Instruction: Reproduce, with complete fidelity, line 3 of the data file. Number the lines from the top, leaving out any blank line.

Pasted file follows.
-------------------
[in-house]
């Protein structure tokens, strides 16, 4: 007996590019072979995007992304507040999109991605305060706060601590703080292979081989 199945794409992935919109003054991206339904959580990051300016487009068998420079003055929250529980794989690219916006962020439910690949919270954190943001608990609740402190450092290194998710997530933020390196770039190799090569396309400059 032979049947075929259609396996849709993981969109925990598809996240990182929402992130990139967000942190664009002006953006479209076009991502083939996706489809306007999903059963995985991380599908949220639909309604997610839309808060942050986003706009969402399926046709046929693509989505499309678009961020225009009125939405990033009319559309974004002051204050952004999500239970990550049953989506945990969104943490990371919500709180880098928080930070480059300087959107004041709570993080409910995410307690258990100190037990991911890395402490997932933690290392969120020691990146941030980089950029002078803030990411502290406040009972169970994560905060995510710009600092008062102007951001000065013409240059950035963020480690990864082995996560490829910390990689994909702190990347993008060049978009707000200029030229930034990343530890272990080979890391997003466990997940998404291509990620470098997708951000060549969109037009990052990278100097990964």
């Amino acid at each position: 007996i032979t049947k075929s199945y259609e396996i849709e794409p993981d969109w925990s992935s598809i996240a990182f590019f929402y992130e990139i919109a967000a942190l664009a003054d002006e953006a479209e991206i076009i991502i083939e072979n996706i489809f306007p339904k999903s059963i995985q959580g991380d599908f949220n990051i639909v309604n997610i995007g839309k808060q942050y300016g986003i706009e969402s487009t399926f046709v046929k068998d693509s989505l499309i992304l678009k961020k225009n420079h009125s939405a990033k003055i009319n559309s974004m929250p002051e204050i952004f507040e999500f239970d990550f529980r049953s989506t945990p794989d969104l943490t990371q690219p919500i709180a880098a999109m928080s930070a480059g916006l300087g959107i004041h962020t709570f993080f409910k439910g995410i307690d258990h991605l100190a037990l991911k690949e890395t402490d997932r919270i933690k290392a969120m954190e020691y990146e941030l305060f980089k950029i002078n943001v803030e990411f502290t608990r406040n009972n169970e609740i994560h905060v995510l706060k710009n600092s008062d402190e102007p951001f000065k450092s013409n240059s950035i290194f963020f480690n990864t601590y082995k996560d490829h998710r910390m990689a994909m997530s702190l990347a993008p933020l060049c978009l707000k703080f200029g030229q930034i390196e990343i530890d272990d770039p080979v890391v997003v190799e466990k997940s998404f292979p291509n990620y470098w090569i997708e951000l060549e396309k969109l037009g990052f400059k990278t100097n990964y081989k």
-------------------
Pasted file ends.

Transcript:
């Amino acid at each position: 007996i032979t049947k075929s199945y259609e396996i849709e794409p993981d969109w925990s992935s598809i996240a990182f590019f929402y992130e990139i919109a967000a942190l664009a003054d002006e953006a479209e991206i076009i991502i083939e072979n996706i489809f306007p339904k999903s059963i995985q959580g991380d599908f949220n990051i639909v309604n997610i995007g839309k808060q942050y300016g986003i706009e969402s487009t399926f046709v046929k068998d693509s989505l499309i992304l678009k961020k225009n420079h009125s939405a990033k003055i009319n559309s974004m929250p002051e204050i952004f507040e999500f239970d990550f529980r049953s989506t945990p794989d969104l943490t990371q690219p919500i709180a880098a999109m928080s930070a480059g916006l300087g959107i004041h962020t709570f993080f409910k439910g995410i307690d258990h991605l100190a037990l991911k690949e890395t402490d997932r919270i933690k290392a969120m954190e020691y990146e941030l305060f980089k950029i002078n943001v803030e990411f502290t608990r406040n009972n169970e609740i994560h905060v995510l706060k710009n600092s008062d402190e102007p951001f000065k450092s013409n240059s950035i290194f963020f480690n990864t601590y082995k996560d490829h998710r910390m990689a994909m997530s702190l990347a993008p933020l060049c978009l707000k703080f200029g030229q930034i390196e990343i530890d272990d770039p080979v890391v997003v190799e466990k997940s998404f292979p291509n990620y470098w090569i997708e951000l060549e396309k969109l037009g990052f400059k990278t100097n990964y081989k």